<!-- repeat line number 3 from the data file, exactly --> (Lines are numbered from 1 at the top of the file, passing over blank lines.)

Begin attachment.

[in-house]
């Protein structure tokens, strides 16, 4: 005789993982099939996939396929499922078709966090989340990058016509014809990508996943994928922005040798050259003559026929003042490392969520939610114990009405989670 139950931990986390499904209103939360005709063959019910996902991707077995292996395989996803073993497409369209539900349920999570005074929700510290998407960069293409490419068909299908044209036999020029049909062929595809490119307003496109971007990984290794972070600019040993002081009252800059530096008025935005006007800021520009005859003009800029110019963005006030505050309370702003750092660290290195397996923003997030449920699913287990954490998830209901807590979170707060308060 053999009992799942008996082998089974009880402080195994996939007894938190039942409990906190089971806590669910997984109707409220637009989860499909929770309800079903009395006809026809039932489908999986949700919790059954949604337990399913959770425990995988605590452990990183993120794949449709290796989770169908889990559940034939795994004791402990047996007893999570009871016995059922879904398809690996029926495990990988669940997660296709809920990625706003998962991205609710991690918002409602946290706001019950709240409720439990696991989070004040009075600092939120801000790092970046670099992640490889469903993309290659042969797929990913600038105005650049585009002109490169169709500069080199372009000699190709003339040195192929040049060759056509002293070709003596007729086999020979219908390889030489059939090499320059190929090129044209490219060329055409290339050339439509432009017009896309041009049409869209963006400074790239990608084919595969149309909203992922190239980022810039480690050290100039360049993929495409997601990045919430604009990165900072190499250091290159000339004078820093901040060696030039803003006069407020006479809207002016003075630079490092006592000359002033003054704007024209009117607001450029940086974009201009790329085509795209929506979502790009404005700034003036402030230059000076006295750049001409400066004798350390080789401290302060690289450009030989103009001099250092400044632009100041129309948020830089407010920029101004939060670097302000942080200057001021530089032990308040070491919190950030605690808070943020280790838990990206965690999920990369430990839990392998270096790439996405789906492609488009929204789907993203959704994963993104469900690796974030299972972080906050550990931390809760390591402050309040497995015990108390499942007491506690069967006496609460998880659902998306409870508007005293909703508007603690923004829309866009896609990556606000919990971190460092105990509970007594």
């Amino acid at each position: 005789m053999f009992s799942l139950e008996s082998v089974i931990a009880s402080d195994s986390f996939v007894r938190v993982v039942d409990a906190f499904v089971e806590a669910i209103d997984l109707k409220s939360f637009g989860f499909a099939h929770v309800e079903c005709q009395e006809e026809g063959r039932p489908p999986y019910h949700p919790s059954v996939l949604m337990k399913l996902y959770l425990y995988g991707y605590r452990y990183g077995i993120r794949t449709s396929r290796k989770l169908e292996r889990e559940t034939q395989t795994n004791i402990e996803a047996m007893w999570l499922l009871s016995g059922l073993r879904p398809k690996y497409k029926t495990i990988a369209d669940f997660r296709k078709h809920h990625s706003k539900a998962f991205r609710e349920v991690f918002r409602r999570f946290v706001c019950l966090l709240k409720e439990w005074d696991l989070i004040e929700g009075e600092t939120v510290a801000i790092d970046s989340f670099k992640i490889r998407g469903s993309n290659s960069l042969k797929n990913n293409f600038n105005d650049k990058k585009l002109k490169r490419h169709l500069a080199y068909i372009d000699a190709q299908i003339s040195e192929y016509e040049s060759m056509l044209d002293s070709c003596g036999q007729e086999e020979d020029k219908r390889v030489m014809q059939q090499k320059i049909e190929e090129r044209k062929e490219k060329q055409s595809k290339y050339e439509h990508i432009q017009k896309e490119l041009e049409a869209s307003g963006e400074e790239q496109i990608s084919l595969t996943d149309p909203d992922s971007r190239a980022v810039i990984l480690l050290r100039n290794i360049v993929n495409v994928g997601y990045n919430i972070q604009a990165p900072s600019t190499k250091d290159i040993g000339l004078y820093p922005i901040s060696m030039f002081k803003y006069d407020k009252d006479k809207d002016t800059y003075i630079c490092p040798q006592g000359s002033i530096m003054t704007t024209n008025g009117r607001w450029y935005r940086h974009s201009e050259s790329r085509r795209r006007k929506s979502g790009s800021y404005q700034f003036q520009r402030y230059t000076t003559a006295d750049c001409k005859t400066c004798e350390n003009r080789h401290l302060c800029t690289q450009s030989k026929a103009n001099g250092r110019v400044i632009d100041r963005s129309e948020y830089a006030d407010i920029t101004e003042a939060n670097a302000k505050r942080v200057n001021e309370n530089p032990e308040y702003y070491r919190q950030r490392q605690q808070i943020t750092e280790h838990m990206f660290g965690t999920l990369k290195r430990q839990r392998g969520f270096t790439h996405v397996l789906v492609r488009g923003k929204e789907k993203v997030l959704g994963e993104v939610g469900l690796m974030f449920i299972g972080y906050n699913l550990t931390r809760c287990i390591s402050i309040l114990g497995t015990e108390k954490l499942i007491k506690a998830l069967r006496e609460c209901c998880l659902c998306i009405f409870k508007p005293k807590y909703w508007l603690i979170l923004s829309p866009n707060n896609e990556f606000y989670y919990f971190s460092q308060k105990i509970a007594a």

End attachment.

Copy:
């Amino acid at each position: 005789m053999f009992s799942l139950e008996s082998v089974i931990a009880s402080d195994s986390f996939v007894r938190v993982v039942d409990a906190f499904v089971e806590a669910i209103d997984l109707k409220s939360f637009g989860f499909a099939h929770v309800e079903c005709q009395e006809e026809g063959r039932p489908p999986y019910h949700p919790s059954v996939l949604m337990k399913l996902y959770l425990y995988g991707y605590r452990y990183g077995i993120r794949t449709s396929r290796k989770l169908e292996r889990e559940t034939q395989t795994n004791i402990e996803a047996m007893w999570l499922l009871s016995g059922l073993r879904p398809k690996y497409k029926t495990i990988a369209d669940f997660r296709k078709h809920h990625s706003k539900a998962f991205r609710e349920v991690f918002r409602r999570f946290v706001c019950l966090l709240k409720e439990w005074d696991l989070i004040e929700g009075e600092t939120v510290a801000i790092d970046s989340f670099k992640i490889r998407g469903s993309n290659s960069l042969k797929n990913n293409f600038n105005d650049k990058k585009l002109k490169r490419h169709l500069a080199y068909i372009d000699a190709q299908i003339s040195e192929y016509e040049s060759m056509l044209d002293s070709c003596g036999q007729e086999e020979d020029k219908r390889v030489m014809q059939q090499k320059i049909e190929e090129r044209k062929e490219k060329q055409s595809k290339y050339e439509h990508i432009q017009k896309e490119l041009e049409a869209s307003g963006e400074e790239q496109i990608s084919l595969t996943d149309p909203d992922s971007r190239a980022v810039i990984l480690l050290r100039n290794i360049v993929n495409v994928g997601y990045n919430i972070q604009a990165p900072s600019t190499k250091d290159i040993g000339l004078y820093p922005i901040s060696m030039f002081k803003y006069d407020k009252d006479k809207d002016t800059y003075i630079c490092p040798q006592g000359s002033i530096m003054t704007t024209n008025g009117r607001w450029y935005r940086h974009s201009e050259s790329r085509r795209r006007k929506s979502g790009s800021y404005q700034f003036q520009r402030y230059t000076t003559a006295d750049c001409k005859t400066c004798e350390n003009r080789h401290l302060c800029t690289q450009s030989k026929a103009n001099g250092r110019v400044i632009d100041r963005s129309e948020y830089a006030d407010i920029t101004e003042a939060n670097a302000k505050r942080v200057n001021e309370n530089p032990e308040y702003y070491r919190q950030r490392q605690q808070i943020t750092e280790h838990m990206f660290g965690t999920l990369k290195r430990q839990r392998g969520f270096t790439h996405v397996l789906v492609r488009g923003k929204e789907k993203v997030l959704g994963e993104v939610g469900l690796m974030f449920i299972g972080y906050n699913l550990t931390r809760c287990i390591s402050i309040l114990g497995t015990e108390k954490l499942i007491k506690a998830l069967r006496e609460c209901c998880l659902c998306i009405f409870k508007p005293k807590y909703w508007l603690i979170l923004s829309p866009n707060n896609e990556f606000y989670y919990f971190s460092q308060k105990i509970a007594a």